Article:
Designers across different creative fields truly only have one thing in common – creativity.  Funky graphic artists to chique apparel designers, to web gurus all create with a personal process of getting from concept to reality.  Some begin with a sketch, others take a walk in hopes of striking sudden inspiration from their immediate environment – or maybe a good thump to the head to rattle something loose inside.

Where do you find curious sources of inspiration?  Do you strike creative gold when walking through the local art museum, or from that tattooed mongrel you tried to not make eye contact with in the metro?  Do you seek out novel ideas through others work, or do you purposely steer away from them to maintain your clear sense of self-identity in your ideas?  What’s the strangest thing you’ve drawn new ideas from?

Next comes the process of taking your idea and turning it into reality.  How do you do it? Do you jump right into CS, or do you start by sketching, stretching or building?  Let’s find out who has the most unique process of turning thought to final product.  Tell us anonymously, or proudly proclaim you curious process.  Either way, this could be a fun exercise in discovery.

Steve Muth
SCM Designs

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Apple's Jonathan Ive

Jonathan Ive, esteemed Senior VP of Design at Apple, says that what makes a designer a true designer is the way we look at our world. We see things differently. He states that desingers are cursed as we’re always wanting to know why something is created as it is and not another way.

I would certainly agree.  I find myself constantly analyzing marketing collateral, identities and design – whether they’re television commercials, logos, signage I see every day or, most commonly, my own work.

Watch Jonathan’s interview on the documentary “Objectified” to hear him describe design as he sees it.

In my quest for  higher design, I follow several other designers on Twitter. Their sites are essentially web blogs/pages on which other designers logos are featured, discussed and critiqued.

What I really find most interesting when reading other designer’s comments on the site is how critical they can be without providing constructive feedback to the designer.  Many simply post comments like, “I don’t like it” or “It doesn’t do anything for me.” What they fail to acknowledge in many cases is that the design was rendered for a client who guided the design process to where it is for a reason.  We, as outsiders, looking in without knowledge of the developmental process that took place, are all too quick to be critical of others work without getting even marginal insight into the constructive thought process.  Remember, modesty and constructive feedback are traits well- liked in any profession.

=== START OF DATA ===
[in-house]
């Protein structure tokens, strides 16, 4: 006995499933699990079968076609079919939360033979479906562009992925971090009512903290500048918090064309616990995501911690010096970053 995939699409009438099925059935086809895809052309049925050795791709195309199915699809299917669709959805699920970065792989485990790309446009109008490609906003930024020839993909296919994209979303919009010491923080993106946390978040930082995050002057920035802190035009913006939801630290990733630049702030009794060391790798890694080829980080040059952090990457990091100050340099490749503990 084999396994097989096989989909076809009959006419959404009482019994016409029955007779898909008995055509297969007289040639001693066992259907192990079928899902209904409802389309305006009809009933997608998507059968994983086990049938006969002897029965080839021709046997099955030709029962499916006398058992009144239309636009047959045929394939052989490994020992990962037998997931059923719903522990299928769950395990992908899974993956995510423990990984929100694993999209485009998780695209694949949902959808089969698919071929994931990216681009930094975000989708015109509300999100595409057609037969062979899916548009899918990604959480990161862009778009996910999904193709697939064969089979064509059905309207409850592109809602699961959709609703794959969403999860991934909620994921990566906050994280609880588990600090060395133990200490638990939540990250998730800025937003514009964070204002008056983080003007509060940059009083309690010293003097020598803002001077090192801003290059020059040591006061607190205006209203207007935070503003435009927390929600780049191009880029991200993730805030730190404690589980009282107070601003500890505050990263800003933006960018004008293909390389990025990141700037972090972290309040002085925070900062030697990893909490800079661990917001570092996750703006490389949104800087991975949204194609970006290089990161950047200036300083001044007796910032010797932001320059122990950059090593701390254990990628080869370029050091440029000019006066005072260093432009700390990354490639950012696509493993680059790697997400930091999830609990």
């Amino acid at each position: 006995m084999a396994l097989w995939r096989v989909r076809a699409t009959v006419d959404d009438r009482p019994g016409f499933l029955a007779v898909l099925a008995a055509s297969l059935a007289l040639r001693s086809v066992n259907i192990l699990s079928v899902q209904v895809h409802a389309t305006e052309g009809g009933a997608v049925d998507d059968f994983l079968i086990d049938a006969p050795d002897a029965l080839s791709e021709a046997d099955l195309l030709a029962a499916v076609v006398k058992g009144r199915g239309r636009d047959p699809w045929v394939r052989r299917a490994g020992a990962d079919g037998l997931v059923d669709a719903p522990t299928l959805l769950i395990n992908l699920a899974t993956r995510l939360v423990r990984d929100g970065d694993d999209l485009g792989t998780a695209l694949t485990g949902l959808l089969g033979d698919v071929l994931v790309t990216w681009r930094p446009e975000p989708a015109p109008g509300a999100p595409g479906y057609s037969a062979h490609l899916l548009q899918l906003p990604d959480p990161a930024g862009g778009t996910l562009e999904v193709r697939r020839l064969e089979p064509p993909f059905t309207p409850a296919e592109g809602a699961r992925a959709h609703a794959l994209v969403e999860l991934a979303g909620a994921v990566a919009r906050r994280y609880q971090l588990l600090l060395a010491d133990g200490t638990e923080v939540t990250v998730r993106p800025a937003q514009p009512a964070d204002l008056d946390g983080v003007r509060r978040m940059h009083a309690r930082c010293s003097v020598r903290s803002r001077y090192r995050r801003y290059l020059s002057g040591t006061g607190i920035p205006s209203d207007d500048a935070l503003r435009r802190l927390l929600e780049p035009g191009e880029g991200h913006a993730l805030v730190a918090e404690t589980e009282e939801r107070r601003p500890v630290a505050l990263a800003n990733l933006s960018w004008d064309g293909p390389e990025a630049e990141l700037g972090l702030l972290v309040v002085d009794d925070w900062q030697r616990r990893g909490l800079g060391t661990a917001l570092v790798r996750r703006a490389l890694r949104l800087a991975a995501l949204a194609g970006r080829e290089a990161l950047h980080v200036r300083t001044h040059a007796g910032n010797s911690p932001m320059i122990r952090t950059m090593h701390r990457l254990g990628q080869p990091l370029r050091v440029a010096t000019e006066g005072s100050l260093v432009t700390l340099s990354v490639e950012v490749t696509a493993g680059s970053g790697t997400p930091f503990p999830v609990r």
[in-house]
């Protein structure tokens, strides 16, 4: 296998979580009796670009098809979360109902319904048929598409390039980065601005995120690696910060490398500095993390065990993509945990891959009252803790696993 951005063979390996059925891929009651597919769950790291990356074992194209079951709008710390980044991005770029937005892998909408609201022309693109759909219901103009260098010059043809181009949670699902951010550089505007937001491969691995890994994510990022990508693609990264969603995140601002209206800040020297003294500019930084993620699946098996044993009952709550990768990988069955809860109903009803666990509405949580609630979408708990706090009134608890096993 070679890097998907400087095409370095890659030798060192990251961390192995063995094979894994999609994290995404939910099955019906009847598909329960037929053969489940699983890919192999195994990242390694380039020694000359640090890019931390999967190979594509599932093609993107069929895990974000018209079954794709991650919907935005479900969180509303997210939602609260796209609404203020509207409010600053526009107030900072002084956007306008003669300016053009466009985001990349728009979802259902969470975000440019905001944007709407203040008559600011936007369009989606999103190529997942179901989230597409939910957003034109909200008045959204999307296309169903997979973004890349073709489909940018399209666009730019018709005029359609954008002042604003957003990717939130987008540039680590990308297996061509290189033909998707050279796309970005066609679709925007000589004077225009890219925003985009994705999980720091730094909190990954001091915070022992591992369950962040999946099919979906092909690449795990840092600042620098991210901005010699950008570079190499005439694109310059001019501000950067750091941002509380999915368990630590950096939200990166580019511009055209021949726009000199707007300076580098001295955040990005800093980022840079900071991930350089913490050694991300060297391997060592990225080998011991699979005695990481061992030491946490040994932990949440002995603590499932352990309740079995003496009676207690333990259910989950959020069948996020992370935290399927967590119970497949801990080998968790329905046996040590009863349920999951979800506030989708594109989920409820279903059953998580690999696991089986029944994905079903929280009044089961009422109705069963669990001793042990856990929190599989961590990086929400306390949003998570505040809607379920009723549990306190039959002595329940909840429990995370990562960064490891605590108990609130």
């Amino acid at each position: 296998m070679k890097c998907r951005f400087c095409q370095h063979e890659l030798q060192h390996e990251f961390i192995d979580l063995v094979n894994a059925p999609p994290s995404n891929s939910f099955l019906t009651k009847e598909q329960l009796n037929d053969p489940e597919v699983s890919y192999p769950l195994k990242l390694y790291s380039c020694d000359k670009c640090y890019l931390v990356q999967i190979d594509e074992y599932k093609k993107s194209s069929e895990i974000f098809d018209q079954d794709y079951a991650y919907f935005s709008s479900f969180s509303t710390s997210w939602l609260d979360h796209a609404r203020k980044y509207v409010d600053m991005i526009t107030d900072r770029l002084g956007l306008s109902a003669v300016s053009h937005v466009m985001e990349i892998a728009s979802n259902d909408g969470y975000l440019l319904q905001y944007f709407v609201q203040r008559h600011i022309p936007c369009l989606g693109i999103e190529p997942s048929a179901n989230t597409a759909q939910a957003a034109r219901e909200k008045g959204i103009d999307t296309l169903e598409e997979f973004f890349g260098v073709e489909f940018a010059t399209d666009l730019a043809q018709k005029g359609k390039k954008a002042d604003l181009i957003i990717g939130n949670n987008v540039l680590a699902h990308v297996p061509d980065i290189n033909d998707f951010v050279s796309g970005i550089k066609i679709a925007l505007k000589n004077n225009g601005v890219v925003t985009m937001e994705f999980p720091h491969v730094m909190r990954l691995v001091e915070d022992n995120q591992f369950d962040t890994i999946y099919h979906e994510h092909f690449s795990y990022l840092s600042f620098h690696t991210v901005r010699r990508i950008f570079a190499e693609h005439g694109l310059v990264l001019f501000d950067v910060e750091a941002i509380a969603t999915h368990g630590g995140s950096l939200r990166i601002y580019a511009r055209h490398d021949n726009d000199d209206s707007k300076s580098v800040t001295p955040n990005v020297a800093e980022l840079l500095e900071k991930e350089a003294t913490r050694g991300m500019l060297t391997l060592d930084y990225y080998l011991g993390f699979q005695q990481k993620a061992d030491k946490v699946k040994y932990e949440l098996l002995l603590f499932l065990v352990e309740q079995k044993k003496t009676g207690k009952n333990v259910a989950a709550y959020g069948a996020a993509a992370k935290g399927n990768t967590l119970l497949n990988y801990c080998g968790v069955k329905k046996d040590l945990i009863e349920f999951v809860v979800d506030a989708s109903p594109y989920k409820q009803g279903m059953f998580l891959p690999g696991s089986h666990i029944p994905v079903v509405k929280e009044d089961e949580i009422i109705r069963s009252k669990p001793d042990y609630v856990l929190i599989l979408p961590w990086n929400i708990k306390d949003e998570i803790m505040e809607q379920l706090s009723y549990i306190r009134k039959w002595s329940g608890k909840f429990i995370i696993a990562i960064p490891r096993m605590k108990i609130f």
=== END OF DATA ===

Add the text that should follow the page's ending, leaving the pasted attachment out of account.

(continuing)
One critical thing I constantly try to keep front-of-mind when designing a piece is something I’ve observed in many fields – but more so in creative professionals from clothing designers to graphic artists.  As in any profession, it seems the more “accredited” one becomes in their field and the more advanced their design “consciousness” becomes, the more apt they become to disconnecting with their intended audience.  Many would say that the more “proficient” one is at their craft the more innovative they become.  This is true, but only to a certain degree.  Designers often developed such advanced design aesthetics and methodology to a point where they become lost in translation.  It can sometimes become a show simply for the sake of a show.
At what point do we as designers need to think about self-editing to maintain concise, purpose-driven mechanics in design theory and practice?  What really constitutes good design?  Keep in mind that design is subjective – driven by emotionally subconscious associations mixed with personal aesthetic taste.  Frankly, I most enjoy the lesser known sites and their content, logos, etc. simply because they feature lesser known artists with some fresh, new ideas.  Many other graphic design sites have a tendencies to fall into a pattern or trend, which is a bad model to follow in the creative world.

So, if Jonathan Ive is right, we should be looking at ourselves as much as others in how we develop and communicate our designs. After all, we are all seeking out new business with those who are outside our field. As difficult as it may be, given our self-proclaimed superior vision, aesthetic values and immaculate taste, we may need to think more of our clients motivations and less of our own.

SCM Designs